Cochrane, who won the Derby on Kahyasi in 1988, and Bradley, a Cheltenham Gold Cup winner on Bregawn in 1983, were questioned at Charing Cross police station, in central London. Charlie Brooks, until recently a leading trainer and frequent employer of Bradley, also attended the police station yesterday. His solicitor said later that he had done so voluntarily to offer his assistance, and that Brooks had "never at any stage participated in any activities which would contravene the rules of racing".
The arrests bring to five the number of jockeys questioned by police during the course of a 22-month investigation. Three National Hunt jockeys, Dean Gallagher, Leighton Aspell and Jamie Osborne, were arrested in January 1998, although both Aspell and Osborne have been told that they will not face charges. Gallagher and five other men are bailed to reappear at Charing Cross on 10 March.
Both Bradley, 38, and Cochrane, 41, who is the first Flat jockey to be arrested, are among the most familiar names to punters in Britain's betting shops. As well as the Cheltenham Gold Cup, Bradley has ridden the winners of the King George VI Chase and Hennessy Gold Cup, while Cochrane's record includes success in the Oaks, the Irish Derby and the 1,000 Guineas.
The investigation was initiated by the Jockey Club, which administers the Rules of Racing, after two horses tested positive for tranquillisers in March 1997. Avanti Express, who ran at Exeter on 7 March, and Lively Knight, a runner at Plumpton on 29 March, were strongly fancied for their races, but ran poorly. Avanti Express was 5-4 second-favourite for a hurdle race, while Lively Knight , who started at odds of 1-7 (7-1 on) but finished second of three runners in a steeplechase, was one of the hottest favourites of the year. Subsequent dope tests showed that both had been given Acetylpromazine, a fast-acting tranquilliser, probably no more than half an hour before their races.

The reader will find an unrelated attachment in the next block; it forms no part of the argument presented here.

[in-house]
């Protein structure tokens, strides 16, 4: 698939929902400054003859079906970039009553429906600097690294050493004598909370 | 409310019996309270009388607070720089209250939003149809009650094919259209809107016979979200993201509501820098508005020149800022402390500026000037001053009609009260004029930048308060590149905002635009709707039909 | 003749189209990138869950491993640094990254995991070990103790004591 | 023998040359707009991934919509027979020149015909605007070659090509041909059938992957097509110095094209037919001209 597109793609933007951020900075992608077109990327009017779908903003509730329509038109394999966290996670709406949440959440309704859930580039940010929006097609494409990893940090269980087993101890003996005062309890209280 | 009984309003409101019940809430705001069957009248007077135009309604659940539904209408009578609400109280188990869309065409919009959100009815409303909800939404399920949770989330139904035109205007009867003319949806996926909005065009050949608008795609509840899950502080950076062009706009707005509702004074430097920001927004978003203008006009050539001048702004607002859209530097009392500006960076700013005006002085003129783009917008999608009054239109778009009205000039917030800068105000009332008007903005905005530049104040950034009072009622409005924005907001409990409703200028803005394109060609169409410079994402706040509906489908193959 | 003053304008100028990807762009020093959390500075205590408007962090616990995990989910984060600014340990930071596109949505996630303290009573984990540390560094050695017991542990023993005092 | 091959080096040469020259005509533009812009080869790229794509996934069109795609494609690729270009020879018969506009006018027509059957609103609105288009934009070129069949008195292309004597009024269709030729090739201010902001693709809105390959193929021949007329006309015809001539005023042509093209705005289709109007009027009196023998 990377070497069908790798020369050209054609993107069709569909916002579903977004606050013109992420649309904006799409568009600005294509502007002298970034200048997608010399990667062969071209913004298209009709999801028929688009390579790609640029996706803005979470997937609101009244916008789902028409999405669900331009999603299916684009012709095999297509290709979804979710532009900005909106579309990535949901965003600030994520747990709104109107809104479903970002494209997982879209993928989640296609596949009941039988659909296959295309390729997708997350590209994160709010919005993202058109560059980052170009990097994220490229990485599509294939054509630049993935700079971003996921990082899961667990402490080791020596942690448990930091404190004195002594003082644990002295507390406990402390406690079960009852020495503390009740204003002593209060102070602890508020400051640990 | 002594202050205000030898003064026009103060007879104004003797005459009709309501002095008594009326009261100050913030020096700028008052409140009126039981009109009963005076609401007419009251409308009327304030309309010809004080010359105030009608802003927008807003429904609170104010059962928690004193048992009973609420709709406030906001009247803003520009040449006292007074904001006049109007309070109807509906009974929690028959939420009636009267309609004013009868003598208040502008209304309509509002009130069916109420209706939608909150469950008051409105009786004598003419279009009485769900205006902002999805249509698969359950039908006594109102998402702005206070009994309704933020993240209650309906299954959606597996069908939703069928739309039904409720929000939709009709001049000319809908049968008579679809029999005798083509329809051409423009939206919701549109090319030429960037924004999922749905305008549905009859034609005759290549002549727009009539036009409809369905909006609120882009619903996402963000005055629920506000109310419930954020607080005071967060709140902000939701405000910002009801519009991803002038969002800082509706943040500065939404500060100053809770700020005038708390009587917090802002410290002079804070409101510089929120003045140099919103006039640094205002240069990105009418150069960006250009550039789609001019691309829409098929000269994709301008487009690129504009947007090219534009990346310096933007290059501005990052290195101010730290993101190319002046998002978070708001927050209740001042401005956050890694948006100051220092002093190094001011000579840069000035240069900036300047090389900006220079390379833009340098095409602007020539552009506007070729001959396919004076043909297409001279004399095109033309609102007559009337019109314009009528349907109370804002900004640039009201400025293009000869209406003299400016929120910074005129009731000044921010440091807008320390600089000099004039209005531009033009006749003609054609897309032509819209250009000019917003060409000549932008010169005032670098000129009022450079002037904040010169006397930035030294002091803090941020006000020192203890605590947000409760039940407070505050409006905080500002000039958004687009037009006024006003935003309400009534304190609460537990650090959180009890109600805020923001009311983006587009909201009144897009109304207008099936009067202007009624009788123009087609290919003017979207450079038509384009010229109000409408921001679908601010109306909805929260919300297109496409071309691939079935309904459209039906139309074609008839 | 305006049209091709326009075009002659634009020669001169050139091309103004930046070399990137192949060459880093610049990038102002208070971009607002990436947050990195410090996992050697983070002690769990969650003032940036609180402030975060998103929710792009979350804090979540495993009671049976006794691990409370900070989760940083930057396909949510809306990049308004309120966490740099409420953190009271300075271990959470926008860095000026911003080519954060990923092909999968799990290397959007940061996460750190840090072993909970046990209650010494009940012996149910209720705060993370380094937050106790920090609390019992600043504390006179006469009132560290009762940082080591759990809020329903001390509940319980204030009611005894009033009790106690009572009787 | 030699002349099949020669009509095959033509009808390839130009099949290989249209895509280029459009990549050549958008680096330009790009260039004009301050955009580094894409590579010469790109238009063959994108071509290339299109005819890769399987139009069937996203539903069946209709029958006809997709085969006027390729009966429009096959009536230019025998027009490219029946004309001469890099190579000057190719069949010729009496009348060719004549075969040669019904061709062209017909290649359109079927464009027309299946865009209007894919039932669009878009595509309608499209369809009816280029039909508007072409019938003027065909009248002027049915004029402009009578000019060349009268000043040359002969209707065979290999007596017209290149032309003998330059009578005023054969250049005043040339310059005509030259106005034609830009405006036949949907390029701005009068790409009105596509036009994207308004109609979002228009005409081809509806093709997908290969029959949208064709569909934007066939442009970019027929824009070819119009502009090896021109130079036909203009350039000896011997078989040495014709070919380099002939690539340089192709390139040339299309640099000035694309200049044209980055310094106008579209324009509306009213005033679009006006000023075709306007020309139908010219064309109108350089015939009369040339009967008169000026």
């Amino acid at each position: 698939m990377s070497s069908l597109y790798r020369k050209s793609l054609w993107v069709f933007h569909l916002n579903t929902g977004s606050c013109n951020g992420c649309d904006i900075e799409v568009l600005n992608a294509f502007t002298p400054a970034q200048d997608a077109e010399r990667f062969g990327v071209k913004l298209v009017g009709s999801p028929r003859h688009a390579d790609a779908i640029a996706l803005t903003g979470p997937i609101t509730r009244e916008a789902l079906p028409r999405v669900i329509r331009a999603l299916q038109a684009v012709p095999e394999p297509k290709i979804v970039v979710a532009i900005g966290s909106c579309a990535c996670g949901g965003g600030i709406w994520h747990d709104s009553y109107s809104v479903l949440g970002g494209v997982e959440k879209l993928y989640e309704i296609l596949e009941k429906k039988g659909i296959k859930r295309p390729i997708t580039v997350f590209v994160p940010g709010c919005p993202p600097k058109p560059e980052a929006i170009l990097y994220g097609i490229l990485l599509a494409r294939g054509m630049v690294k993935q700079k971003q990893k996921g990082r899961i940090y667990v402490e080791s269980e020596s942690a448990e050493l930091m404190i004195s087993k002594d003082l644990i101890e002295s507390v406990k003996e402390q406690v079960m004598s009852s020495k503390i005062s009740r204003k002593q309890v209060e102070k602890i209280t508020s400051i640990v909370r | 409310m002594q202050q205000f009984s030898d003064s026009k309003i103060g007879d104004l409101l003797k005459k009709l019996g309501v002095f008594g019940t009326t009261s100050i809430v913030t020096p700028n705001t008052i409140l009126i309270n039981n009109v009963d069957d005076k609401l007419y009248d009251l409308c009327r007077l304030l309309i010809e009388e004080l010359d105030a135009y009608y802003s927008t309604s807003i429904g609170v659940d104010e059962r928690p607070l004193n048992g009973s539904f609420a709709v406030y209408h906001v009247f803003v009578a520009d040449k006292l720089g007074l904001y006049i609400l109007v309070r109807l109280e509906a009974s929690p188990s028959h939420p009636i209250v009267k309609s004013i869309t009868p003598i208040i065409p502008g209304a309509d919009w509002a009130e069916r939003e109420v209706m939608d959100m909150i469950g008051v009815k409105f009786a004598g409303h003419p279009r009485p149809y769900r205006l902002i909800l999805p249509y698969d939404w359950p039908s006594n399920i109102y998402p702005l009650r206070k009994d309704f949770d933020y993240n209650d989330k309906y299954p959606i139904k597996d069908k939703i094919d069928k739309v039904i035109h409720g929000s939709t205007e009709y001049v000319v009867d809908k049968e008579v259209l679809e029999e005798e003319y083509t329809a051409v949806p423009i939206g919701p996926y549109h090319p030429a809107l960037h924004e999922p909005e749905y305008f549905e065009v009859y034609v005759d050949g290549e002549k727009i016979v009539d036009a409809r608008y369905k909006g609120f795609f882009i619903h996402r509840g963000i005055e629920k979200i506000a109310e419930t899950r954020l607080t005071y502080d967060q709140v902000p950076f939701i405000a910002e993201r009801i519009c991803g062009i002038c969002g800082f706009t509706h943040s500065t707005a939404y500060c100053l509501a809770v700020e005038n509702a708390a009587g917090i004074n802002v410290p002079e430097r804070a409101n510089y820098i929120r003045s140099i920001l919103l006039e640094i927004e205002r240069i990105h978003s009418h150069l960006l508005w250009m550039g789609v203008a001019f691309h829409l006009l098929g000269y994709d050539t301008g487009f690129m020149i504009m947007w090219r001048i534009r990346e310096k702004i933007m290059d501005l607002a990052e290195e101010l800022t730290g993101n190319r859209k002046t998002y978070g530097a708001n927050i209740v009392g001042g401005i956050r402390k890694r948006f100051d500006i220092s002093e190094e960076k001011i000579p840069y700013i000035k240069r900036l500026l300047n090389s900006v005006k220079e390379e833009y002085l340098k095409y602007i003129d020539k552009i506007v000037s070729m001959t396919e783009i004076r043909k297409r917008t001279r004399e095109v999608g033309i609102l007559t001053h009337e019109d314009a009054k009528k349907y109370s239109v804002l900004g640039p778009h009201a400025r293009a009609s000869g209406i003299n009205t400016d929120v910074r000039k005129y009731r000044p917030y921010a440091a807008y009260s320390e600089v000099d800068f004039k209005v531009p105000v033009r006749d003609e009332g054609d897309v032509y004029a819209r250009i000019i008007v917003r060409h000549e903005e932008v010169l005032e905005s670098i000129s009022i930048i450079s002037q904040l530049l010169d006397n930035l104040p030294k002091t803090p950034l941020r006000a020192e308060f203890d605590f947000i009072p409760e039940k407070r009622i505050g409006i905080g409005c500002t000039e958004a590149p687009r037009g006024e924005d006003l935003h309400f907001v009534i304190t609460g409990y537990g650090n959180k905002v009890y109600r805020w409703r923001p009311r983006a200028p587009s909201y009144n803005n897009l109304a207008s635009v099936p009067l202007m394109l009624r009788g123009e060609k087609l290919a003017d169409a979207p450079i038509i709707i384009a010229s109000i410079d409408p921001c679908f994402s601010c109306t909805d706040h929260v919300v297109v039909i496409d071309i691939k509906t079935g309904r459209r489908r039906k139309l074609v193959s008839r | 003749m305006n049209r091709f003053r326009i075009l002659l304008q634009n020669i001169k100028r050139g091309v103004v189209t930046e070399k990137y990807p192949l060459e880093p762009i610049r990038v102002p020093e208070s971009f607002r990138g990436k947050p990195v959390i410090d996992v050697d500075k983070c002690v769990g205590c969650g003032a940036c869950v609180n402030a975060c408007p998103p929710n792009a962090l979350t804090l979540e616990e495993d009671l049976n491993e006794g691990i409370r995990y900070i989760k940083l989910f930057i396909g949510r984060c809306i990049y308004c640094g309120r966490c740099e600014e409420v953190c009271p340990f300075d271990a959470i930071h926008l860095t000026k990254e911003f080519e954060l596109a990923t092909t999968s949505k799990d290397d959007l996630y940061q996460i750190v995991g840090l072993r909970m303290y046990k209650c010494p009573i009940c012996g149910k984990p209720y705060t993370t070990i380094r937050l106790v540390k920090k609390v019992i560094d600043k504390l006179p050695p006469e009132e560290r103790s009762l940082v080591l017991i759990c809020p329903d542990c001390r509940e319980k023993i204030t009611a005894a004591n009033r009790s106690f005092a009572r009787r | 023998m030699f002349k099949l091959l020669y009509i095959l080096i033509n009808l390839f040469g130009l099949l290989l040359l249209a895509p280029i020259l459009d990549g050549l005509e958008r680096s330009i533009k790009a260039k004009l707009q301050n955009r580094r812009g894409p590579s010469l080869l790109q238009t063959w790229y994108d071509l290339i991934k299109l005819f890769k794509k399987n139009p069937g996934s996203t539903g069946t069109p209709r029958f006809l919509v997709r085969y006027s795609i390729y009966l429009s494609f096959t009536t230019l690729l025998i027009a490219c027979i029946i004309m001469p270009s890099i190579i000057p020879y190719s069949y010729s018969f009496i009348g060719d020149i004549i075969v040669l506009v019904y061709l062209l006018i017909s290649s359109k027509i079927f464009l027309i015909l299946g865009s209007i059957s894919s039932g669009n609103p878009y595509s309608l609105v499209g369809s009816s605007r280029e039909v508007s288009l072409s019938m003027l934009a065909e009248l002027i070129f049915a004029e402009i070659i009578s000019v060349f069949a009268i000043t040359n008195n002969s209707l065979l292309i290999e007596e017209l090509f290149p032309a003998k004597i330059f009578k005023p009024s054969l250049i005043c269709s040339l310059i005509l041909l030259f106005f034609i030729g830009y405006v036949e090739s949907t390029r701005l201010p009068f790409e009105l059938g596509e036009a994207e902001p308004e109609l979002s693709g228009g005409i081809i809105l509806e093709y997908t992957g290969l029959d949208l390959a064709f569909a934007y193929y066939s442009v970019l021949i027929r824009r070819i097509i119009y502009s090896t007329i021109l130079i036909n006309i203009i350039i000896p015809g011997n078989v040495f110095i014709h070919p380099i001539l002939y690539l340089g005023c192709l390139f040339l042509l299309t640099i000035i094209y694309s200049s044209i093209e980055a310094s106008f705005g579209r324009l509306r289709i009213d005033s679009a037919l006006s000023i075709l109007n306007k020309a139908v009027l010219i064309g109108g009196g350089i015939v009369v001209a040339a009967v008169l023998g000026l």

The Jockey Club called in the Metropolitan Police in May 1997, and soon afterwards the scope of the investigation was widened to include possible race-fixing. Unlike doping, which will almost certainly be uncovered by post-race tests, race fixing is very difficult to detect. If a group of jockeys conspires to ensure that a well-fancied runner wins, and then backs it accordingly, all that the public will see is another winning favourite.
In a statement yesterday afternoon, the Jockey Club, while not referring to the jockeys by name, said that "the mere fact of their arrest... did not pose a sufficient threat to public confidence or the proper conduct of meetings to justify immediate suspension". It added, however, that "the matter will be kept under review".
When Osborne, Aspell and Gallagher were arrested last year, their licences were immediately suspended, only to be restored a week later. Osborne said yesterday that "the Organised Crime group at Scotland Yard seem to be running a little bit out of control and what I should urge everybody to do in this situation is not to draw conclusions".